Junior doctors' strike ends at Queen Alexandra Hospital

THE two-day strike by junior doctors has finished but those taking part said action will continue until they feel they are listened to by the government.

Thursday, 28th April 2016, 6:12 am
Junior doctors' strike at Queen Alexandra Hospital in Cosham

The strike was the fifth time that the doctors have walked out as a result of disputes over their new proposed contract and the first all-out strike in the history on the NHS.

A picket line was outside Queen Alexandra Hospital, in Cosham, which had to reschedule more than 100 operations.

Portsmouth Hospitals NHS Trust, which runs the hospital, confirmed 66 operations were postponed on Tuesday with a further 54 yesterday.

Sign up to our public interest bulletins - get the latest news on the Coronavirus

Sign up to our public interest bulletins - get the latest news on the Coronavirus

Reza Rahman, from the anaesthetics department at QA Hospital, said: ‘We will continue to strike until the government starts listening.

‘The two-day industrial action was to send out a strong statement to the government.

‘All we want is to negotiate the new contract because at the moment, it feels like we have been backed into a corner.

‘We have been outside the Department of Health, outside Jeremy Hunt’s offices prepared to speak to him.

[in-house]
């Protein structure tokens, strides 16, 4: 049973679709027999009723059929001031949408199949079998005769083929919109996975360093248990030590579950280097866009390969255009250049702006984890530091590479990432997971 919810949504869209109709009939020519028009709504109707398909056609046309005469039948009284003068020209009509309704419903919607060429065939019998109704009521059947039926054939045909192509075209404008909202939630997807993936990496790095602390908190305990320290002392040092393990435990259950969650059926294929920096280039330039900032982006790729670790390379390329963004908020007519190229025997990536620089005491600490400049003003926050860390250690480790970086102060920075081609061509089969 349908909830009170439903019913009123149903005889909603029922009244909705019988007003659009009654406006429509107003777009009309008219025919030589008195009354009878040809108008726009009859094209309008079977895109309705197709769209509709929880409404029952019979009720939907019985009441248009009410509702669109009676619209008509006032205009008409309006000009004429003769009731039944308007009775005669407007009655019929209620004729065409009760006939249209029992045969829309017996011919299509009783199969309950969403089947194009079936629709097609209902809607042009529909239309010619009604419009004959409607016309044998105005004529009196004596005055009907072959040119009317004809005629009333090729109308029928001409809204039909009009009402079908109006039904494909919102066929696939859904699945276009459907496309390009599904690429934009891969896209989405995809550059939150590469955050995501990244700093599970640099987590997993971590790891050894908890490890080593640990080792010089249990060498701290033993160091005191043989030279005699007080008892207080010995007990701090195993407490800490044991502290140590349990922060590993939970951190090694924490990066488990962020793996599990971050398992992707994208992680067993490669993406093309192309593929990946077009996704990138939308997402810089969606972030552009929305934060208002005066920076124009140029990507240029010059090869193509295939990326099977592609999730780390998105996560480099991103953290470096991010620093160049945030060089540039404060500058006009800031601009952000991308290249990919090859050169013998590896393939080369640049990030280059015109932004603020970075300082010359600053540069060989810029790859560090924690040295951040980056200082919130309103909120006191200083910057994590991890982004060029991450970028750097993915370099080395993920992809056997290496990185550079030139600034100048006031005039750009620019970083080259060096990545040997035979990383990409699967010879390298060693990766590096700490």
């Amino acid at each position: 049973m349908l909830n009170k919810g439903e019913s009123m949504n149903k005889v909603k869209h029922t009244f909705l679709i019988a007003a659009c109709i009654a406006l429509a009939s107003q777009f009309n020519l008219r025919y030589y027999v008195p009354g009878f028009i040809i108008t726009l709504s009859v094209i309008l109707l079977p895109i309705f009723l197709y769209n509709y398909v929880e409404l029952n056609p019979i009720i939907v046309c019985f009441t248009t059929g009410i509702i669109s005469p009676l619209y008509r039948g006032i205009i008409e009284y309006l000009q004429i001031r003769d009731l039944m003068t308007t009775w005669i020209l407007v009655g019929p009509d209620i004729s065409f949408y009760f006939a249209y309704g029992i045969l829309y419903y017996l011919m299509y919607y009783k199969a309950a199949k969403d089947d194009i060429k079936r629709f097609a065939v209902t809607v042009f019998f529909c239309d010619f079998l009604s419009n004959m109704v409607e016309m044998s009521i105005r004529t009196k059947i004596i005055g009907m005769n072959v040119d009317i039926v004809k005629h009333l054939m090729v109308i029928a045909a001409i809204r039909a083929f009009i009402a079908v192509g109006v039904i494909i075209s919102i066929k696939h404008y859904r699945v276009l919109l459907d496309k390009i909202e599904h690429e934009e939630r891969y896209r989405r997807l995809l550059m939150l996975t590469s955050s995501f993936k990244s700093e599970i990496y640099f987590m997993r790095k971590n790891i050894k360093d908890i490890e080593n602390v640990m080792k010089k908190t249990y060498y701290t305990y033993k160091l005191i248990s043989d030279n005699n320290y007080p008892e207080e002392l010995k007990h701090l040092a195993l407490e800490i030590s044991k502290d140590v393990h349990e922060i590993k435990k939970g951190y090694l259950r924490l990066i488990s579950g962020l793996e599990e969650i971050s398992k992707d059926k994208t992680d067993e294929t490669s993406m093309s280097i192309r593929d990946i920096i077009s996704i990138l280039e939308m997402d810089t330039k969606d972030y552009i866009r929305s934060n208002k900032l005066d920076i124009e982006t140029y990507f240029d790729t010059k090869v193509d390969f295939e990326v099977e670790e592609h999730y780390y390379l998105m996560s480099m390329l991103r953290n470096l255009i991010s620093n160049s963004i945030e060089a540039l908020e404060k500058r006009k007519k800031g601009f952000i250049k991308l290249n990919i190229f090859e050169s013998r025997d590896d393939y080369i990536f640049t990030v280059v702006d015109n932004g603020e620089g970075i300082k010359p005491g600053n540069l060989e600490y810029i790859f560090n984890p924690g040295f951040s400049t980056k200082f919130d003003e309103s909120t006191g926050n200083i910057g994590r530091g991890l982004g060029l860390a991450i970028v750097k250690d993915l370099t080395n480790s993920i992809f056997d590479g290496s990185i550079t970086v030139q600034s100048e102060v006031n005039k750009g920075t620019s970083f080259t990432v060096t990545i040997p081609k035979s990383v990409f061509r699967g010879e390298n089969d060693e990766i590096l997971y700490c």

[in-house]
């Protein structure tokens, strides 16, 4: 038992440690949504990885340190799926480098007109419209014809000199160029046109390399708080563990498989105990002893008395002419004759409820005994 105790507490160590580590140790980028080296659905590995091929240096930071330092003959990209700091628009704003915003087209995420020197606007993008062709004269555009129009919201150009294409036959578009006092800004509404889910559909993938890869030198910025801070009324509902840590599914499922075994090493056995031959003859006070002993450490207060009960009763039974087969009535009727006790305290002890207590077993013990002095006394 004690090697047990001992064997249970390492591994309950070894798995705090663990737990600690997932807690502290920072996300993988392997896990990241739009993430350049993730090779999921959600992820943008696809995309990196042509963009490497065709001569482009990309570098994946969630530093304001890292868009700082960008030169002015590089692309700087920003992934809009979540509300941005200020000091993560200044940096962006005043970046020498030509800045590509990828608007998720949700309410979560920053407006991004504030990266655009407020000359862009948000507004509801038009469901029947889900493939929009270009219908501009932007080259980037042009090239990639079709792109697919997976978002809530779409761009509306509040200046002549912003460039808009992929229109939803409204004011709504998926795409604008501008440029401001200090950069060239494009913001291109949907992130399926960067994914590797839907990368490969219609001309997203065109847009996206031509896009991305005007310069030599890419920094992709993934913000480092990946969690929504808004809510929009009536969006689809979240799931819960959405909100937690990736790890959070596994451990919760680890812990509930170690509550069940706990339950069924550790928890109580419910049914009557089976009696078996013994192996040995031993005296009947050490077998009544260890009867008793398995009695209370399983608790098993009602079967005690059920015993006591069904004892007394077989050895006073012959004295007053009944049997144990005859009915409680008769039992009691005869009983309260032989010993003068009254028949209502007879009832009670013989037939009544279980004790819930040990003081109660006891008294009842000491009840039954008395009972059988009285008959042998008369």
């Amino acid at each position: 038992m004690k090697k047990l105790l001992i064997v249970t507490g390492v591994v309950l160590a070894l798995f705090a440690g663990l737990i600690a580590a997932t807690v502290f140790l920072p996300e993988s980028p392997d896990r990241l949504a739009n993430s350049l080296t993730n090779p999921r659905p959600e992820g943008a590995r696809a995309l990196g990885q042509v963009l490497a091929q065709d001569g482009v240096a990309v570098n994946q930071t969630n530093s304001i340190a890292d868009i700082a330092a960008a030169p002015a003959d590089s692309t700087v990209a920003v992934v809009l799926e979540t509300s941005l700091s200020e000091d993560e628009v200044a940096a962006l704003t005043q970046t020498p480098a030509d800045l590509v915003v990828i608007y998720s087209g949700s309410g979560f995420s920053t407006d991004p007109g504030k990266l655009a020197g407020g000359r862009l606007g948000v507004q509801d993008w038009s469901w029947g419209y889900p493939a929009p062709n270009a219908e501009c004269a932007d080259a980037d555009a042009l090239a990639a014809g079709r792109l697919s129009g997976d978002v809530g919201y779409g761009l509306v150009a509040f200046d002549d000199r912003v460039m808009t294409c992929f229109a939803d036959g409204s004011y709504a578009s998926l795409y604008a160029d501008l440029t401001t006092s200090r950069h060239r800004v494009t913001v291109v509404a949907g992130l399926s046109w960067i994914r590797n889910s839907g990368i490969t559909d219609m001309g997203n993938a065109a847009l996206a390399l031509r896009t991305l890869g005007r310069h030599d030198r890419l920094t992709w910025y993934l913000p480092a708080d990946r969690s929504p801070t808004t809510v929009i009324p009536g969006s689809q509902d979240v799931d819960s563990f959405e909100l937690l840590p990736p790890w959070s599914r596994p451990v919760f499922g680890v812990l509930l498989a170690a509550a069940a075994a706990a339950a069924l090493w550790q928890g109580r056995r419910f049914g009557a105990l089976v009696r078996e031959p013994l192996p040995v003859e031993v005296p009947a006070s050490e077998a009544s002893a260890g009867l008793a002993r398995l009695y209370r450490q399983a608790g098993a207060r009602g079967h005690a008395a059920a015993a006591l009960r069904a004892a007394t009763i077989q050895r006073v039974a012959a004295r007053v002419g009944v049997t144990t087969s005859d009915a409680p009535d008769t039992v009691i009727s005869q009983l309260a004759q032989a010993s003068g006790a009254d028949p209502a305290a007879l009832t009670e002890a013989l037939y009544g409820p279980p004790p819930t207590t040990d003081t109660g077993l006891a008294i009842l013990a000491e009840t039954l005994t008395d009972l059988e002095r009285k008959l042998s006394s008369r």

‘He has refused to acknowledge us so we have no other option but to keep striking until he does.’

The long-running dispute between junior doctors and the government started in October last year.

Junior doctors feel a contract with seven-day working has been forced upon them with little negotiation, and say that the issue is not about pay rates.

The first strike by the BMA was in January and saw thousands of doctors walk out for the first time in 40 years.

Since then, several more strikes have been held in a bid to get Health Secretary Jeremy Hunt to look again at the contract.

Changes to the contract makes it cheaper to rota doctors on at weekends – something ministers say is needed to improve care on a Saturday and Sunday.

They say the aim is to deliver a safer, seven-day NHS so everyone receives the same quality of service regardless of what time and day they need care.